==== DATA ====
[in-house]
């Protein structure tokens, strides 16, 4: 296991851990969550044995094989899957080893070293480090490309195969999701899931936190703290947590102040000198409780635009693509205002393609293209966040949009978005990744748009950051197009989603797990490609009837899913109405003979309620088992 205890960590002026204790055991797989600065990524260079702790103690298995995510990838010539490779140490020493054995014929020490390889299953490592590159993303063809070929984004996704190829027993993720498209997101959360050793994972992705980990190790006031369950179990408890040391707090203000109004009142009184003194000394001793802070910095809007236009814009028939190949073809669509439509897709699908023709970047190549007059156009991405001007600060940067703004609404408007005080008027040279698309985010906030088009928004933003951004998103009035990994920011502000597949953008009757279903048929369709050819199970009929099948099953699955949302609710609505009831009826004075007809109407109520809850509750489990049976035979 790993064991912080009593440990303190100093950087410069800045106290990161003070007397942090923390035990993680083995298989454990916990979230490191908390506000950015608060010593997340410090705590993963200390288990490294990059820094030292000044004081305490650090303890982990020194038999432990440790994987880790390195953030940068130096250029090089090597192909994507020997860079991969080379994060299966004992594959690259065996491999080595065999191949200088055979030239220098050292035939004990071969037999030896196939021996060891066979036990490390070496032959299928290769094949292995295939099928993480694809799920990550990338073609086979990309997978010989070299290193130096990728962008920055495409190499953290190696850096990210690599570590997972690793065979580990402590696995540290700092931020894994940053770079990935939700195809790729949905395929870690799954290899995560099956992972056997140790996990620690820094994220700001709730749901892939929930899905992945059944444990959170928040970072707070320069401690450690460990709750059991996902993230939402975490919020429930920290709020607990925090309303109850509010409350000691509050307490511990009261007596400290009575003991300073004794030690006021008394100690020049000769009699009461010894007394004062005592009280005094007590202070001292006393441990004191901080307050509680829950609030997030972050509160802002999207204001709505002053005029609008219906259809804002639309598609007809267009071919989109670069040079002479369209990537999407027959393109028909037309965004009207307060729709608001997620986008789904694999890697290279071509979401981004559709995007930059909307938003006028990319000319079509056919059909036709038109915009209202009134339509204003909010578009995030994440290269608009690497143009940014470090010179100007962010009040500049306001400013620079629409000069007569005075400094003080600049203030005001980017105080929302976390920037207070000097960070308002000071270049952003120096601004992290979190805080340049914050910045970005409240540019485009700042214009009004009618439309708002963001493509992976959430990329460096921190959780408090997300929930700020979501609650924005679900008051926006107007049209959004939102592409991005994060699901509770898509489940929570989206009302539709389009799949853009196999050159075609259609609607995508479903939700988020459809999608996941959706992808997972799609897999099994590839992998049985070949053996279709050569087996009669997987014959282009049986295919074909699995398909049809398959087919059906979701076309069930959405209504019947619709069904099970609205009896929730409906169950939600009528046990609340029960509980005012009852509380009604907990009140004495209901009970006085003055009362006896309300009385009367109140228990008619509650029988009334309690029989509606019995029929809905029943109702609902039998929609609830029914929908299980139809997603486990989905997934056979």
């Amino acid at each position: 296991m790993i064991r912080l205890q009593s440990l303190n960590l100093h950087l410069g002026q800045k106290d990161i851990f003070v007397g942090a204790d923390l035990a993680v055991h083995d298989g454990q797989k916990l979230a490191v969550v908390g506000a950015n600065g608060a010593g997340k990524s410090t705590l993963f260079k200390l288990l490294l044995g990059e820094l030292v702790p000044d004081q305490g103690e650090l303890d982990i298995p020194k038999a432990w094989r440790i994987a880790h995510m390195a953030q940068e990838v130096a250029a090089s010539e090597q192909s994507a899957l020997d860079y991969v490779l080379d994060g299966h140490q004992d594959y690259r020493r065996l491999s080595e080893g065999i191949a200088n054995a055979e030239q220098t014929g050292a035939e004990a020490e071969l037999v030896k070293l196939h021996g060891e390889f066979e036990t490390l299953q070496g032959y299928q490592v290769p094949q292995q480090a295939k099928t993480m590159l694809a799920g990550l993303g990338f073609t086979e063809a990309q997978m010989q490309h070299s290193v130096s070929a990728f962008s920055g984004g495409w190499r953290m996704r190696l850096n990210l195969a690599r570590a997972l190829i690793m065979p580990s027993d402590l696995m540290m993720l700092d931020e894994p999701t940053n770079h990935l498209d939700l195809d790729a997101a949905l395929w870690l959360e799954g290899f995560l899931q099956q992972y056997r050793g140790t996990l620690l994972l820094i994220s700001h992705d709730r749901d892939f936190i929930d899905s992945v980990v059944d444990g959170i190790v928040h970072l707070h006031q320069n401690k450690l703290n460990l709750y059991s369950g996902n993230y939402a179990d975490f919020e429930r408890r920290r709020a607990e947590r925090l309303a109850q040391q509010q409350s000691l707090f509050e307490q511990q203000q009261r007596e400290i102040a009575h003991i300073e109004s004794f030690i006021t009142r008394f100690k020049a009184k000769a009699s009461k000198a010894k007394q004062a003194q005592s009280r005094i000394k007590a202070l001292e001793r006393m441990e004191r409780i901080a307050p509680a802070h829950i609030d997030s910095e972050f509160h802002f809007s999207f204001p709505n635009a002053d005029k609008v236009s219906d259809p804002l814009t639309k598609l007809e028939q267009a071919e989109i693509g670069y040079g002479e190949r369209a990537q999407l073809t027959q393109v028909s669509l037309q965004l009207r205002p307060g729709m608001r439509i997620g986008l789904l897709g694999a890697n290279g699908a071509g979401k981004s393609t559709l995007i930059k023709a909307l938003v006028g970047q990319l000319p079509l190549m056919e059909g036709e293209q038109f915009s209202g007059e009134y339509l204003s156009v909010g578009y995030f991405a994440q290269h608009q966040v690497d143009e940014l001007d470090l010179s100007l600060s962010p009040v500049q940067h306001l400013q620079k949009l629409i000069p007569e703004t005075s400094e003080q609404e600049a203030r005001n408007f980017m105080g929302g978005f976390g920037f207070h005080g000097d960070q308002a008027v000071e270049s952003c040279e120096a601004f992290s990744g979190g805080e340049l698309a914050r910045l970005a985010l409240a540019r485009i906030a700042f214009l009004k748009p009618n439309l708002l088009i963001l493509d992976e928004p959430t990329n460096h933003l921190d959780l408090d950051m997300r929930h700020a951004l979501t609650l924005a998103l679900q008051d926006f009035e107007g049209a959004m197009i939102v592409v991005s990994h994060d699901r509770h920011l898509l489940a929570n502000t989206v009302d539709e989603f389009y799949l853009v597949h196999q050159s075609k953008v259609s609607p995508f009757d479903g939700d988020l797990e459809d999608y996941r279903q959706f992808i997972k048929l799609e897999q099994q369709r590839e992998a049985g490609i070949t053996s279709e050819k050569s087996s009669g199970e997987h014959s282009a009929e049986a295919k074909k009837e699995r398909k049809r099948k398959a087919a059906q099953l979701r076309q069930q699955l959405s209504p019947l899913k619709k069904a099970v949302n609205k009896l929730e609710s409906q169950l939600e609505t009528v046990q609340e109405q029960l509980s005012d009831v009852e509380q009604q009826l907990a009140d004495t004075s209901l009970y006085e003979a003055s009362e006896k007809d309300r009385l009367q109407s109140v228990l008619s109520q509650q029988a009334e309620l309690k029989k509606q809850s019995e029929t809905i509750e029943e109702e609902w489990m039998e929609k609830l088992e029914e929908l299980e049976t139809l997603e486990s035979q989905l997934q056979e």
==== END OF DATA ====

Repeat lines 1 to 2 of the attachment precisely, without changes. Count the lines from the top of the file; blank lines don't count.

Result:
[in-house]
């Protein structure tokens, strides 16, 4: 296991851990969550044995094989899957080893070293480090490309195969999701899931936190703290947590102040000198409780635009693509205002393609293209966040949009978005990744748009950051197009989603797990490609009837899913109405003979309620088992 205890960590002026204790055991797989600065990524260079702790103690298995995510990838010539490779140490020493054995014929020490390889299953490592590159993303063809070929984004996704190829027993993720498209997101959360050793994972992705980990190790006031369950179990408890040391707090203000109004009142009184003194000394001793802070910095809007236009814009028939190949073809669509439509897709699908023709970047190549007059156009991405001007600060940067703004609404408007005080008027040279698309985010906030088009928004933003951004998103009035990994920011502000597949953008009757279903048929369709050819199970009929099948099953699955949302609710609505009831009826004075007809109407109520809850509750489990049976035979 790993064991912080009593440990303190100093950087410069800045106290990161003070007397942090923390035990993680083995298989454990916990979230490191908390506000950015608060010593997340410090705590993963200390288990490294990059820094030292000044004081305490650090303890982990020194038999432990440790994987880790390195953030940068130096250029090089090597192909994507020997860079991969080379994060299966004992594959690259065996491999080595065999191949200088055979030239220098050292035939004990071969037999030896196939021996060891066979036990490390070496032959299928290769094949292995295939099928993480694809799920990550990338073609086979990309997978010989070299290193130096990728962008920055495409190499953290190696850096990210690599570590997972690793065979580990402590696995540290700092931020894994940053770079990935939700195809790729949905395929870690799954290899995560099956992972056997140790996990620690820094994220700001709730749901892939929930899905992945059944444990959170928040970072707070320069401690450690460990709750059991996902993230939402975490919020429930920290709020607990925090309303109850509010409350000691509050307490511990009261007596400290009575003991300073004794030690006021008394100690020049000769009699009461010894007394004062005592009280005094007590202070001292006393441990004191901080307050509680829950609030997030972050509160802002999207204001709505002053005029609008219906259809804002639309598609007809267009071919989109670069040079002479369209990537999407027959393109028909037309965004009207307060729709608001997620986008789904694999890697290279071509979401981004559709995007930059909307938003006028990319000319079509056919059909036709038109915009209202009134339509204003909010578009995030994440290269608009690497143009940014470090010179100007962010009040500049306001400013620079629409000069007569005075400094003080600049203030005001980017105080929302976390920037207070000097960070308002000071270049952003120096601004992290979190805080340049914050910045970005409240540019485009700042214009009004009618439309708002963001493509992976959430990329460096921190959780408090997300929930700020979501609650924005679900008051926006107007049209959004939102592409991005994060699901509770898509489940929570989206009302539709389009799949853009196999050159075609259609609607995508479903939700988020459809999608996941959706992808997972799609897999099994590839992998049985070949053996279709050569087996009669997987014959282009049986295919074909699995398909049809398959087919059906979701076309069930959405209504019947619709069904099970609205009896929730409906169950939600009528046990609340029960509980005012009852509380009604907990009140004495209901009970006085003055009362006896309300009385009367109140228990008619509650029988009334309690029989509606019995029929809905029943109702609902039998929609609830029914929908299980139809997603486990989905997934056979």